As a result of engaging in Kicking AIDS Out! sporting activities, organizers felt that program youth integrated what they learned about social attitudes and behaviours into other areas of their lives. Daniel explained the breadth of this generalization of attitudes:
Honestly after this program I saw a change in my life, you know, how I look at stuff, how I act, how I treat people, how I go about my daily activities and stuff like that.
Changes in attitudes about issues discussed in Kicking AIDS Out! were reported to have affected the way in which program youth engaged in their roles as siblings, children, students, peers, and role models. Monique saw program youth being empowered from sessions and adopting the role of advocate to promote knowledge transfer outside the program between program youth and their social circles. For example,
...At the end of the workshop and even the sessions… they are empowered to go and speak to even their parents and their peers, and let them know ‘well this is what’s happening and I learnt this,’ that’s how the progress goes on at the end of the day…each one reach one…
Through Kicking AIDS Out! program youth learned to disregard myths or preconceived notions about HIV/AIDS. The organizers talked about youth taking on new roles, such as a caregiver for family members with HIV/ AIDS, once they had a better understanding of the disease. For example, Joe described one youth who was able to take on a caregiving role as a result of participating in Kicking AIDS Out!,
A young lady’s grandfather contracted AIDS and she would not touch him because she was afraid she would contract it. And one day when her mother went out, her grandfather was calling for some attention. She would not go because she was so scared she would get ill if she was there. And subsequently she was exposed to the Kicking AIDS Out! program... And that helped her to understand the issues and she said that up to the time her grandfather died she was able to be there for him and help him, so it totally helped change her whole attitude and that’s a very personal experience.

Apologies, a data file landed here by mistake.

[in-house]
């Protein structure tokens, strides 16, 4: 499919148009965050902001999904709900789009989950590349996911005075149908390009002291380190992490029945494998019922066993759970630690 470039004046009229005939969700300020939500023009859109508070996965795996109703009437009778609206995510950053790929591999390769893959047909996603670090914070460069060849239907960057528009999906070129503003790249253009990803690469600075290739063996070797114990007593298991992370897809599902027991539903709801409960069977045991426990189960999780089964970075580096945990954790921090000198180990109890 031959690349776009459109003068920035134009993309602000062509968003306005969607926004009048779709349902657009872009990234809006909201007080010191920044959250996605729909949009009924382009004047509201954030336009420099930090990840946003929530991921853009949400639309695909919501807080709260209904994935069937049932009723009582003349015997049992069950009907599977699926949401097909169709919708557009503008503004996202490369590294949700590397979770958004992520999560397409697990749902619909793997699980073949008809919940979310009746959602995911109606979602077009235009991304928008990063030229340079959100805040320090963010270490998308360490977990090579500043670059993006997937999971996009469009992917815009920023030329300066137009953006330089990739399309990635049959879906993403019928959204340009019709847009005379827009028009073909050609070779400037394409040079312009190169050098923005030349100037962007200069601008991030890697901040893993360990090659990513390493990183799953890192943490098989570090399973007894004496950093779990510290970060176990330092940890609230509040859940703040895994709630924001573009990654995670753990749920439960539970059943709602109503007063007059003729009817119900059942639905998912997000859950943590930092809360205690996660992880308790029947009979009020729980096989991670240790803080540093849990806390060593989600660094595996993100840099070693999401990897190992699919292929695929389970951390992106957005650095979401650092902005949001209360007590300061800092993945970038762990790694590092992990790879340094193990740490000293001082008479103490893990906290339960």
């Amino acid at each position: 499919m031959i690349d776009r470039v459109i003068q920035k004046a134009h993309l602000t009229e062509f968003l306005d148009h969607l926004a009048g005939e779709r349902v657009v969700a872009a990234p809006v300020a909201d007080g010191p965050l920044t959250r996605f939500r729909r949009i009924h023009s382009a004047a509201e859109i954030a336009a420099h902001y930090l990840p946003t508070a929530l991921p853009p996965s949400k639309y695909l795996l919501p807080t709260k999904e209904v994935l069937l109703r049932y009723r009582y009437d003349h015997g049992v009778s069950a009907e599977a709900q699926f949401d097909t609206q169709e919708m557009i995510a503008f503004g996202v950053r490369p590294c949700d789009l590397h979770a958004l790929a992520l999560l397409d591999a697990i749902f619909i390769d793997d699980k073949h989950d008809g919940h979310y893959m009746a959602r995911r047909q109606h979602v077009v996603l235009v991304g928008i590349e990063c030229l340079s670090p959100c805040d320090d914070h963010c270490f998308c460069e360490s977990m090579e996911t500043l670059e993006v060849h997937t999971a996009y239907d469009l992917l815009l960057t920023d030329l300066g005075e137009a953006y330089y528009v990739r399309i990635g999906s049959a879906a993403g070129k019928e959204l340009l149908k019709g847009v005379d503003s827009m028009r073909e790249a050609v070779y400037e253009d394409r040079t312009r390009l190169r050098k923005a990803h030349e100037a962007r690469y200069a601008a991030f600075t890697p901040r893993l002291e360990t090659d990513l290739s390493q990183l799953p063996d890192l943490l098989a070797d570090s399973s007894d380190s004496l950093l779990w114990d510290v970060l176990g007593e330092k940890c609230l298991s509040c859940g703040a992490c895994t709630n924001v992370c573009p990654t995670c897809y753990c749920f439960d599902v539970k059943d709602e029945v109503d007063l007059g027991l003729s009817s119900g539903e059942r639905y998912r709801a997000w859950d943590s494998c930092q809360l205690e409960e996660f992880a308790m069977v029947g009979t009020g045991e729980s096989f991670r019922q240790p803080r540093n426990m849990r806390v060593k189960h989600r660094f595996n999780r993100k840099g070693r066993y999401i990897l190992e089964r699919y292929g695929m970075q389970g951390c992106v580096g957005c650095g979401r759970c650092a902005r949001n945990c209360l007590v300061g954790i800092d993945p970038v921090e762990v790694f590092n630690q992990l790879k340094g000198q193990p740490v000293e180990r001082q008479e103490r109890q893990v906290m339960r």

The purpose of this study was to explore organizers’ perspectives of the use of sport activities in a HIV/AIDS prevention program in Trinidad and Tobago. The findings describe a progression in the role sport activities play to promote HIV/AIDS education and prevention. Findings add to current literature within the field of HIV/AIDS education by demonstrating how and why sport activities chosen by Kicking AIDS Out! attract youth, engage youth by matching their skill level, and enable transformations in attitudes and behaviour.